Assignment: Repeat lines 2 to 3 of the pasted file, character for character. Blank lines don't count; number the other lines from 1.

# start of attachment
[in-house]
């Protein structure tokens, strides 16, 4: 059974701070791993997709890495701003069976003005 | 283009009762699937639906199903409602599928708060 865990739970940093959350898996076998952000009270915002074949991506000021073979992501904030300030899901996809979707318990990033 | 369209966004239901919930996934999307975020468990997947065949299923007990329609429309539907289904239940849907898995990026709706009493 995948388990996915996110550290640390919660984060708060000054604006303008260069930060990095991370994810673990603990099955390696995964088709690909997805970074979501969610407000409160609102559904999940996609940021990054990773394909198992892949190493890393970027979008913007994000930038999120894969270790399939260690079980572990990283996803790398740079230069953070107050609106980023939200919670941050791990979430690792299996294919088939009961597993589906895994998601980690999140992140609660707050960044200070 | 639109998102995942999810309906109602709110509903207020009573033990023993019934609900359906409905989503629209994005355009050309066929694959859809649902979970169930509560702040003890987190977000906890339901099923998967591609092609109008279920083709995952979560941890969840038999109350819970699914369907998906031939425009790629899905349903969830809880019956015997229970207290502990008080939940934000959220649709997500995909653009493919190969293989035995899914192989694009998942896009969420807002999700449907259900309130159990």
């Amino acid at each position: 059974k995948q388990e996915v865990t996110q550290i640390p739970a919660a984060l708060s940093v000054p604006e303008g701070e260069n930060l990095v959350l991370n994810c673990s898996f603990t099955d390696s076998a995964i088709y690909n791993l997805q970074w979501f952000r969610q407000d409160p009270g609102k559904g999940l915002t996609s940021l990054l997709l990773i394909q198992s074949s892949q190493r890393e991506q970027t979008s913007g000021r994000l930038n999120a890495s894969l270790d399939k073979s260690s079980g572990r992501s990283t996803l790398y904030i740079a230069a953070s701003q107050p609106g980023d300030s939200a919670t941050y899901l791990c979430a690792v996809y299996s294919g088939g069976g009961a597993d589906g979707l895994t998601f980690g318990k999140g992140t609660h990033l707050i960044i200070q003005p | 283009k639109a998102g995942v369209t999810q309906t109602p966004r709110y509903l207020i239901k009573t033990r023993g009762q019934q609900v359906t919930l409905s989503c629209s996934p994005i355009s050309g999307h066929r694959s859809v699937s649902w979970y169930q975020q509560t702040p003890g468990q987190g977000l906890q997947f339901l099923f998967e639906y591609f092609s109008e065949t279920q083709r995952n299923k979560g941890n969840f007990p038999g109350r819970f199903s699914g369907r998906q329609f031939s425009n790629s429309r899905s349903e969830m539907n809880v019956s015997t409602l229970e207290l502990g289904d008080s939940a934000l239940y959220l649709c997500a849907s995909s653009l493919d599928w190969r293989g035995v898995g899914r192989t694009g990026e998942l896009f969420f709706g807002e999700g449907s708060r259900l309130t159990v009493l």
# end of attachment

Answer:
């Protein structure tokens, strides 16, 4: 059974701070791993997709890495701003069976003005 | 283009009762699937639906199903409602599928708060 865990739970940093959350898996076998952000009270915002074949991506000021073979992501904030300030899901996809979707318990990033 | 369209966004239901919930996934999307975020468990997947065949299923007990329609429309539907289904239940849907898995990026709706009493 995948388990996915996110550290640390919660984060708060000054604006303008260069930060990095991370994810673990603990099955390696995964088709690909997805970074979501969610407000409160609102559904999940996609940021990054990773394909198992892949190493890393970027979008913007994000930038999120894969270790399939260690079980572990990283996803790398740079230069953070107050609106980023939200919670941050791990979430690792299996294919088939009961597993589906895994998601980690999140992140609660707050960044200070 | 639109998102995942999810309906109602709110509903207020009573033990023993019934609900359906409905989503629209994005355009050309066929694959859809649902979970169930509560702040003890987190977000906890339901099923998967591609092609109008279920083709995952979560941890969840038999109350819970699914369907998906031939425009790629899905349903969830809880019956015997229970207290502990008080939940934000959220649709997500995909653009493919190969293989035995899914192989694009998942896009969420807002999700449907259900309130159990």
């Amino acid at each position: 059974k995948q388990e996915v865990t996110q550290i640390p739970a919660a984060l708060s940093v000054p604006e303008g701070e260069n930060l990095v959350l991370n994810c673990s898996f603990t099955d390696s076998a995964i088709y690909n791993l997805q970074w979501f952000r969610q407000d409160p009270g609102k559904g999940l915002t996609s940021l990054l997709l990773i394909q198992s074949s892949q190493r890393e991506q970027t979008s913007g000021r994000l930038n999120a890495s894969l270790d399939k073979s260690s079980g572990r992501s990283t996803l790398y904030i740079a230069a953070s701003q107050p609106g980023d300030s939200a919670t941050y899901l791990c979430a690792v996809y299996s294919g088939g069976g009961a597993d589906g979707l895994t998601f980690g318990k999140g992140t609660h990033l707050i960044i200070q003005p | 283009k639109a998102g995942v369209t999810q309906t109602p966004r709110y509903l207020i239901k009573t033990r023993g009762q019934q609900v359906t919930l409905s989503c629209s996934p994005i355009s050309g999307h066929r694959s859809v699937s649902w979970y169930q975020q509560t702040p003890g468990q987190g977000l906890q997947f339901l099923f998967e639906y591609f092609s109008e065949t279920q083709r995952n299923k979560g941890n969840f007990p038999g109350r819970f199903s699914g369907r998906q329609f031939s425009n790629s429309r899905s349903e969830m539907n809880v019956s015997t409602l229970e207290l502990g289904d008080s939940a934000l239940y959220l649709c997500a849907s995909s653009l493919d599928w190969r293989g035995v898995g899914r192989t694009g990026e998942l896009f969420f709706g807002e999700g449907s708060r259900l309130t159990v009493l």